Lifetime risk of prostate cancer 'has trebled'
Prostate cancer risk has risen to such a degree that one in every seven boys will develop it, projections suggest.
Experts say the trebling of lifetime risk - up from one in 20 in 1990 - is partly because doctors are spotting more cases and partly because men are living longer meaning more develop it.
Cancer Research UK, which compiled the data and made estimates for boys born in 2015, says although the cancer rates are rising, deaths are going down.
They have dropped by 20% in 20 years.
In 1990, prostate cancer killed about 29 men in every 100,000.
Today it claims about 10,000 lives in the UK each year - just under 24 men in every 100,000.
Better medicines and tests now mean prostate cancers can be diagnosed and treated earlier, which improves the survival odds.
But experts say there is much more to be done, starting with finding a more accurate way to detect the disease.
The current test, called PSA, is less than ideal and can cause men undue anxiety by showing up tumours in the prostate gland that might never go on to cause any health problem. And two out of three men with a raised PSA level do not have prostate cancer.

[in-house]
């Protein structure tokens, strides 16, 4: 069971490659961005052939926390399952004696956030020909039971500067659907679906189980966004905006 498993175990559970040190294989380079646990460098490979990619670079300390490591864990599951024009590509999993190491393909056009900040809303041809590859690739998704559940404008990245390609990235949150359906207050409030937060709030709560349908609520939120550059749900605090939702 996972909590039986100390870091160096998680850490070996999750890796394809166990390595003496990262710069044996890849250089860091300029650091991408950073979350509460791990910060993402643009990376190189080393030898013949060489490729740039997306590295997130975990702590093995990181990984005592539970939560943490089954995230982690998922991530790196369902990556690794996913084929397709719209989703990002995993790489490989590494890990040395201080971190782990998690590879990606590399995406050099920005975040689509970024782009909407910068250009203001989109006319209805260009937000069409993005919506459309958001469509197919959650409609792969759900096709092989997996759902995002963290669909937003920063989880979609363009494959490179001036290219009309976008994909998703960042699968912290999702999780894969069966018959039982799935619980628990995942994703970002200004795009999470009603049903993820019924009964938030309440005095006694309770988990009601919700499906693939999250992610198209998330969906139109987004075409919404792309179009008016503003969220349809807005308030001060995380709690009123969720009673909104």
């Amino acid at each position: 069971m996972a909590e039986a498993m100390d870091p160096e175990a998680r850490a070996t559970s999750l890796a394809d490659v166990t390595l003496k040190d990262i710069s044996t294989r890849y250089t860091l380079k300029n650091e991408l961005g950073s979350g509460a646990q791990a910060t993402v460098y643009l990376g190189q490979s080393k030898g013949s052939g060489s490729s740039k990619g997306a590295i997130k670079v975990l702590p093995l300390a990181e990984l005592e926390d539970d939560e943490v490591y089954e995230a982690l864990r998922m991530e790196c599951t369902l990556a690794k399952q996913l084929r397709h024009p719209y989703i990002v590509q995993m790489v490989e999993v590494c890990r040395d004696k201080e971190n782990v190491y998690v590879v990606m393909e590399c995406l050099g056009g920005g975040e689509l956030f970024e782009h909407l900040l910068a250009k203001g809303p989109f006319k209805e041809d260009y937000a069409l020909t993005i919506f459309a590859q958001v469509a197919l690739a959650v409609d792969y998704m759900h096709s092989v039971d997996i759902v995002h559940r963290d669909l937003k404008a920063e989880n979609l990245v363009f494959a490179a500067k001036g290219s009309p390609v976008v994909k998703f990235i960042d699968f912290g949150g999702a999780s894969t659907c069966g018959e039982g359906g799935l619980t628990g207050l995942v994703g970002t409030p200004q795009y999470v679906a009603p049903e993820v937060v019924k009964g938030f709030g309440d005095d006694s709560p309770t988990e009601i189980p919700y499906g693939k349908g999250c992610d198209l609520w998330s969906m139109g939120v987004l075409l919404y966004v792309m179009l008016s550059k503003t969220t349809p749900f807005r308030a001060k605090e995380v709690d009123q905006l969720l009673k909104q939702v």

Prof Malcolm Mason, of Cancer Research UK, said: "We're detecting more cases of prostate cancer than ever before. And we're carrying out an intensive amount of research to find better methods than PSA to distinguish between the minority of cases that are life threatening and do need treatment - the vipers - from the majority of cases that don't - the grass snakes."
He said that targeting the tests at men who have a higher risk of developing prostate cancer might be a better approach than screening all men.
Scientists are working on new ways to detect prostate cancer, including blood tests, medical scans and urine tests.
Dr Sarah Cant, of Prostate Cancer UK, said: "Although it is heartening that prostate cancer death rates appear to have reduced over recent years, these stats reinforce our concerns that the number of men being diagnosed with the disease is rising at an alarming rate.
"With so many more men expected to be living with the disease in the future, it is more urgent than ever that prostate cancer is higher up the nation's health agenda so that men can get the world class treatment and care they deserve.
"Due to a significant legacy of underinvestment, men with prostate cancer are still faced with diagnostic tests and treatments which are decades behind where we need to be."
It is a fine balancing act. How do you weigh up unnecessary treatment and possibly life long side effects for those diagnosed and treated who only had a "grass snake" against those with a "viper" who are not screened?